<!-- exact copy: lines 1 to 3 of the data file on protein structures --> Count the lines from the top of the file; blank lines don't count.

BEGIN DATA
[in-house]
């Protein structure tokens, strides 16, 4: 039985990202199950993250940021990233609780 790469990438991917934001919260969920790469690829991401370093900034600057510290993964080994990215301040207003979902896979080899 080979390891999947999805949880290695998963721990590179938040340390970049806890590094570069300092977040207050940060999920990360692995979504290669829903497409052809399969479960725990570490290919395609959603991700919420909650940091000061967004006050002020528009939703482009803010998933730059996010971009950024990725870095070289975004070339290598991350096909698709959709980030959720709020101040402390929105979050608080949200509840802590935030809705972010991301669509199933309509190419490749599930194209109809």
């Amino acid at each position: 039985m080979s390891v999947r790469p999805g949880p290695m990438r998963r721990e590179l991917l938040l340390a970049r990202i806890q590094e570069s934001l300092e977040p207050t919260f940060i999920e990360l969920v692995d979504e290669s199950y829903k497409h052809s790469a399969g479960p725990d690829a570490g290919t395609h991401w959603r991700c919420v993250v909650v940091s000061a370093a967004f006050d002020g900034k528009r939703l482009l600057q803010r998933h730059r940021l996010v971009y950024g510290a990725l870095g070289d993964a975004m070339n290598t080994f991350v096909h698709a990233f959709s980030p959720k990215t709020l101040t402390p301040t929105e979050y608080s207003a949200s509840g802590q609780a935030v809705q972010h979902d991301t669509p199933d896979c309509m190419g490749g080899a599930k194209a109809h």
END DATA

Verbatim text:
[in-house]
């Protein structure tokens, strides 16, 4: 039985990202199950993250940021990233609780 790469990438991917934001919260969920790469690829991401370093900034600057510290993964080994990215301040207003979902896979080899 080979390891999947999805949880290695998963721990590179938040340390970049806890590094570069300092977040207050940060999920990360692995979504290669829903497409052809399969479960725990570490290919395609959603991700919420909650940091000061967004006050002020528009939703482009803010998933730059996010971009950024990725870095070289975004070339290598991350096909698709959709980030959720709020101040402390929105979050608080949200509840802590935030809705972010991301669509199933309509190419490749599930194209109809």
């Amino acid at each position: 039985m080979s390891v999947r790469p999805g949880p290695m990438r998963r721990e590179l991917l938040l340390a970049r990202i806890q590094e570069s934001l300092e977040p207050t919260f940060i999920e990360l969920v692995d979504e290669s199950y829903k497409h052809s790469a399969g479960p725990d690829a570490g290919t395609h991401w959603r991700c919420v993250v909650v940091s000061a370093a967004f006050d002020g900034k528009r939703l482009l600057q803010r998933h730059r940021l996010v971009y950024g510290a990725l870095g070289d993964a975004m070339n290598t080994f991350v096909h698709a990233f959709s980030p959720k990215t709020l101040t402390p301040t929105e979050y608080s207003a949200s509840g802590q609780a935030v809705q972010h979902d991301t669509p199933d896979c309509m190419g490749g080899a599930k194209a109809h």